Last Updated September 5, 2023.
"I don't think they killed those men, Tomasito," Lituma said at last. "They probably took them away to the militia. The three of them may even have been terrucos. Does Sendero ever disappear people? They just kill them and leave their leaflets behind to let everybody know who did it."
"Pedrito Tinoco a terrorist? No, Corporal, I guarantee he wasn't, " said Tomas. "And that means Sendero is right outside the door. The terrucos won't sign us up in their militia. They'll chop us into hamburger. Sometimes I think the only reason you and I were sent here was to be killed."
In the above quote, Lituma (the protagonist) is addressing Tomas Carreno, his deputy. Both are in Naccos—a Peruvian village—to investigate the disappearance of three men. The men are a mute (Pedro Tinoco), an albino (Casimiro Huarcaya), and a foreman of a blasting crew (Demetrio Chanca). Demetrio, once Don Medardo Llantac, manages to survive a Sendero massacre before he disappears.
The word Sendero in the novel refers to Sendero Luminoso: the Shining Path. The Sendero were Peruvian communists who espoused the beliefs of Marxism, Leninism, and Maoism. They revered the principles behind Mao's Cultural Revolution, which saw the killing of millions of Chinese civilians, and the Khmer Rouge regime's Cambodian purge, which saw the killing of millions of Buddhists, Christians, and minorities.
The Shining Path, the Khmer Rouge, and the Maoist revolutionaries executed anyone suspected of having connections with westerners. All three regimes believed that violent revolution was the only path to a proletariat global rule. What they really espoused was a sort of worldwide communist new order, devoid of any capitalist influence. In Llosa's novel, Sendero revolutionaries murder some French tourists and a group of humanitarian ecologists in cold blood. The word "terruco" is a colloquial term for the Sendero terrorists.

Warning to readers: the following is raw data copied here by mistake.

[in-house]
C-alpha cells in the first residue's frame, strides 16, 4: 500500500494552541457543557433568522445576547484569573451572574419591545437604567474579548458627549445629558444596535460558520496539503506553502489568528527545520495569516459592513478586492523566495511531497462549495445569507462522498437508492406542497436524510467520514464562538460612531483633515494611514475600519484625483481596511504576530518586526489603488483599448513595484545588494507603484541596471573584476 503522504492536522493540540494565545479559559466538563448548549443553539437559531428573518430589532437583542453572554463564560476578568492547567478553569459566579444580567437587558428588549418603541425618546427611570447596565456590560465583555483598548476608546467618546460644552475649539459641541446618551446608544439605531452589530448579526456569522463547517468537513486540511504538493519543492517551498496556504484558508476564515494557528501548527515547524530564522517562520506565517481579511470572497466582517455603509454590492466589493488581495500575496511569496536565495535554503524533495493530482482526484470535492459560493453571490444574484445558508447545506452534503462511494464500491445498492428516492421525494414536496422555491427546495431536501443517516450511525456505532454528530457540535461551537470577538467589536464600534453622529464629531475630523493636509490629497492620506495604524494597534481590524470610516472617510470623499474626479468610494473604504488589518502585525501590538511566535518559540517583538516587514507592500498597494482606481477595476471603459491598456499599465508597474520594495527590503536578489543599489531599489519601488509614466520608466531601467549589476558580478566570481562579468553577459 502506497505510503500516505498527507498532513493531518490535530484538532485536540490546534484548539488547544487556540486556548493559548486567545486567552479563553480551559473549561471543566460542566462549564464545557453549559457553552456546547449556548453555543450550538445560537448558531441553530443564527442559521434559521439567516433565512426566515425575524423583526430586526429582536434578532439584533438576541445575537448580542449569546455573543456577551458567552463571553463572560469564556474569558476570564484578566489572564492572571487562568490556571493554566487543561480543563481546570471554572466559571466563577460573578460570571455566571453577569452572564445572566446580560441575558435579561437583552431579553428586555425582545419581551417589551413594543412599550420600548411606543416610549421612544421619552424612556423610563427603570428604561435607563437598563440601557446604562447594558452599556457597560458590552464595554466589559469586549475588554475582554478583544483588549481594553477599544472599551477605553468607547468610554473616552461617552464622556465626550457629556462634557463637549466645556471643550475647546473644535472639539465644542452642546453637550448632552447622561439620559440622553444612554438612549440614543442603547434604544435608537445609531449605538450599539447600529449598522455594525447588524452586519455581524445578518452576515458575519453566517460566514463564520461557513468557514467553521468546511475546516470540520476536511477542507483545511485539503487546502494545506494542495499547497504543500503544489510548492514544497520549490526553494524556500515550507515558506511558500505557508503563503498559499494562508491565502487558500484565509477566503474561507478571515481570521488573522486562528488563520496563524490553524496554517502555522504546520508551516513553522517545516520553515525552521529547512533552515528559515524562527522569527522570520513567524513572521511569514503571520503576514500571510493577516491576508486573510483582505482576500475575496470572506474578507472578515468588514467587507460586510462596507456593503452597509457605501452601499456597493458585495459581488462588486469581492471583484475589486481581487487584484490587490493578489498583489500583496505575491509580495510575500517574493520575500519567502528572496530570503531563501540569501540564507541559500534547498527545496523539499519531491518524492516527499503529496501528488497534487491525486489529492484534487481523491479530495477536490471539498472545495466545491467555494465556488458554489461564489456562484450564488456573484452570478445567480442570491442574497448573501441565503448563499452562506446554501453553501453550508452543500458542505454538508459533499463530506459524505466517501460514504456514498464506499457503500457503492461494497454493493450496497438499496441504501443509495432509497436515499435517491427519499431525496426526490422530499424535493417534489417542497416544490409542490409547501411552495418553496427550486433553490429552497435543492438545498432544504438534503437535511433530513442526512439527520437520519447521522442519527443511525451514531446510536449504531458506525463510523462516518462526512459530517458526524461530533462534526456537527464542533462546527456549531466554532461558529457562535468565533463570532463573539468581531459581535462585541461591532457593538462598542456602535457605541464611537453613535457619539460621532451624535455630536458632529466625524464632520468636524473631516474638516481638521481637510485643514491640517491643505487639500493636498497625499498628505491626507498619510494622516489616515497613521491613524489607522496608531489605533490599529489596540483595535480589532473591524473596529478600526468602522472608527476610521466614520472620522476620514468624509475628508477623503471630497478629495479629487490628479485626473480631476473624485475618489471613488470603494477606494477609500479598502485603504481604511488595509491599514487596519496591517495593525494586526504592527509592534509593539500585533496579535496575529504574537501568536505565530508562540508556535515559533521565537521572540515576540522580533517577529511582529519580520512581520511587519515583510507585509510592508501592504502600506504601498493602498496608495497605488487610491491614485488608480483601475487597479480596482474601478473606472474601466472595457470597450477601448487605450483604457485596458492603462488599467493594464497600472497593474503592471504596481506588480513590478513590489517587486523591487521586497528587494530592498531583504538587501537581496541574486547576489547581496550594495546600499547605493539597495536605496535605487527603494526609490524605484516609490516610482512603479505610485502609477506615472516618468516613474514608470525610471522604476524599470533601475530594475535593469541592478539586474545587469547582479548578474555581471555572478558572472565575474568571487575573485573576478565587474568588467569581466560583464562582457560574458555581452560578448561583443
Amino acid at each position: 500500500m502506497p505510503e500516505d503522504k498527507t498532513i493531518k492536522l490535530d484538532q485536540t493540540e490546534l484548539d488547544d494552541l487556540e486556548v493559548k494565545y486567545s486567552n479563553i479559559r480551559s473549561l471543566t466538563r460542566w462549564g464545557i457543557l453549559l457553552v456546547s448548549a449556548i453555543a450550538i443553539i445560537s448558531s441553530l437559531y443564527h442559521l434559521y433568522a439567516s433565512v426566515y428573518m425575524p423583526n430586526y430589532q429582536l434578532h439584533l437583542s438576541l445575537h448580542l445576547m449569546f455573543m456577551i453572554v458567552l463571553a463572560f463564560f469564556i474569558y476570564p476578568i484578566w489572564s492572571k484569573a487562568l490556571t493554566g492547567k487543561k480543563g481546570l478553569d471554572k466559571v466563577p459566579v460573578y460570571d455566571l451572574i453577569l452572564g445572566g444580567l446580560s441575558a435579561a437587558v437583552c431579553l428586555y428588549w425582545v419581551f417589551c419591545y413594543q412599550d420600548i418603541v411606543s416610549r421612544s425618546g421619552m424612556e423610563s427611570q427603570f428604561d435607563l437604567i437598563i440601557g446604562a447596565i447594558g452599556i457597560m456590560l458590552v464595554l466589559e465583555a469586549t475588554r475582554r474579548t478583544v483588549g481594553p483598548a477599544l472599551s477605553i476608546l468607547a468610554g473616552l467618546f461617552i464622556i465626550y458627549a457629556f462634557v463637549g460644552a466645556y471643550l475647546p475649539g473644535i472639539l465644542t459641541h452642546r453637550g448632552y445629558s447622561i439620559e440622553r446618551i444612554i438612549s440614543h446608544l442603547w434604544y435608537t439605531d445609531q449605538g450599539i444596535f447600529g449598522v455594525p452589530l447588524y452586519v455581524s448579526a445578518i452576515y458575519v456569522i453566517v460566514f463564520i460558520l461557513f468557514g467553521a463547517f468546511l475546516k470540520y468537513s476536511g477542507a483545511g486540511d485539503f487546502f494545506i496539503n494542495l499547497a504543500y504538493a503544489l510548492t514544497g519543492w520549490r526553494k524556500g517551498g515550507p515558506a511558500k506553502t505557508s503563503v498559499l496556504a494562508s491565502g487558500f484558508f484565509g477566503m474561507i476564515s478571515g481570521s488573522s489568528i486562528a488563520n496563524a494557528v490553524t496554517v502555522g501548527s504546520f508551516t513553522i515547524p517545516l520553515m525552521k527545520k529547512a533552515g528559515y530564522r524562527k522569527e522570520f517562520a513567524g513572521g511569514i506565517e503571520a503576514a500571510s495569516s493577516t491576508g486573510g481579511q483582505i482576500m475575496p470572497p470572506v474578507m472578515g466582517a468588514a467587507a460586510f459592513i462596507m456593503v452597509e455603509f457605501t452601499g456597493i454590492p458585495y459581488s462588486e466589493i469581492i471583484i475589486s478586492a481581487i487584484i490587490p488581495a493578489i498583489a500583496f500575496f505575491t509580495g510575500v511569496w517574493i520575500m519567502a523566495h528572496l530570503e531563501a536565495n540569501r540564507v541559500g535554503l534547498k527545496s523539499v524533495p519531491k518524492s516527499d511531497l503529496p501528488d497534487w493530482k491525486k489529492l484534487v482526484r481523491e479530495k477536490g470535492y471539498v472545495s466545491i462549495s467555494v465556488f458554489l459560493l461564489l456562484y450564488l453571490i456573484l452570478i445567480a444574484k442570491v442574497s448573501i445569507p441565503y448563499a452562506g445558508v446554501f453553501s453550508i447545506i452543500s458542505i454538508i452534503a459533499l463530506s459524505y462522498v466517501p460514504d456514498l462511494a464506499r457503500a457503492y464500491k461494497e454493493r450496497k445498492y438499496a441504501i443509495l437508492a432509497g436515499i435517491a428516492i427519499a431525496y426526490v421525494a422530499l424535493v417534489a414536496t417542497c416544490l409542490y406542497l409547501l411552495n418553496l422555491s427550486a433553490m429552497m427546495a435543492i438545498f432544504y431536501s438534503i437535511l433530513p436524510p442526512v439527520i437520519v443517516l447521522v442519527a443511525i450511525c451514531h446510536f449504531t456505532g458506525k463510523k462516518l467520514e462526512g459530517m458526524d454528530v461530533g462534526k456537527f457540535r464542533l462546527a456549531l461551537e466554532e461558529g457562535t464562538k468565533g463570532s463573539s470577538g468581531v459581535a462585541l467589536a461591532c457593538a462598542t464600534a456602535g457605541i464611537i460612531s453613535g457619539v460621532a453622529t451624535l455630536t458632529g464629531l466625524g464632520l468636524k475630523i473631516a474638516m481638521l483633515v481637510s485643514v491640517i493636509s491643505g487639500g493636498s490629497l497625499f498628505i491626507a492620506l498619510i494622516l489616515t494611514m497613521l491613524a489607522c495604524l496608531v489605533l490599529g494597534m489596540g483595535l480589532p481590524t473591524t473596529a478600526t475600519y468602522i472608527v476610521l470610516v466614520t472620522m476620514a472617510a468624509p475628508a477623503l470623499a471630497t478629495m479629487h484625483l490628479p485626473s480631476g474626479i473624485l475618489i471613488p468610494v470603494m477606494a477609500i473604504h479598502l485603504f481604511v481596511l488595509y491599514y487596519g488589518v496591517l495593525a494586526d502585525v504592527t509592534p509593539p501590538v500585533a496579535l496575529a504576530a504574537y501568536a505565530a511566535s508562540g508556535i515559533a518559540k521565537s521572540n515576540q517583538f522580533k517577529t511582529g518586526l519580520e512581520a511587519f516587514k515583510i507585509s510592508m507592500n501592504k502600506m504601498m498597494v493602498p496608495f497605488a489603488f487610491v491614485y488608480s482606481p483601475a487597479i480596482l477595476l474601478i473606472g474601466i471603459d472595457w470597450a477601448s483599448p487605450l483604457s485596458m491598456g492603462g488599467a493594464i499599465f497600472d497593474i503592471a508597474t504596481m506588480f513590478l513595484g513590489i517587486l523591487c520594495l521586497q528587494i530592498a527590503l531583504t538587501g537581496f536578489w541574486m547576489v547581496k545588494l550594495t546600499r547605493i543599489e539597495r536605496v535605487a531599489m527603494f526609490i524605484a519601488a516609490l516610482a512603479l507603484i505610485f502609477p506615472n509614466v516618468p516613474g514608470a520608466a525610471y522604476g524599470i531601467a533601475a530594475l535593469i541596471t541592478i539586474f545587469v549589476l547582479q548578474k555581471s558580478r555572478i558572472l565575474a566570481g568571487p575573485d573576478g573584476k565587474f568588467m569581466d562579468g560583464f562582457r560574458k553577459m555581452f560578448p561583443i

You can read all about Sendero Luminoso (or the Shining Path) in the link below.
"Maybe they got rid of Casimiro Huarcaya because they thought he was a pishtaco," said Dionisio the cantinero. "He spread the rumor himself. I don't know how many times I heard him bellow like a wild board, right there where you're standing: 'I'm a pishtaco and so what? One of these days, I'll slice up your fat and suck out your blood. All of you.' Maybe he was a little high, but everybody knows drunks tell the truth..."
The above quote is an interesting one. In the novel, the serruchos (mountain people) of Naccos are portrayed as a superstitious people. Llosa weaves legends about apus (mountain spirits) and pishtacos (vampires) into the story. Combined with Dionisio, whose very name is evocative of Dionysus (the Greek god of wine), the effect is a striking one. It also gives us some clues as to why the three missing men are eventually murdered.
As we know, Dionysus' bacchanalian feasts were often preceded by human sacrifice. The bacchantes or female worshipers of Dionysus participated in the orgy of killing. You can read all about it from the link below. Llosa's use of Dionisio as a character and the mentions of apus and pishtacos are connected: if the original Greek god Dionysus represented the lifeblood of nature, then it follows that the spilling of human blood would have been a necessary means of appeasing him. In Llosa's story, human sacrifices or killings are seen as necessary to the Sendero's plan for a full-fledged communist new order.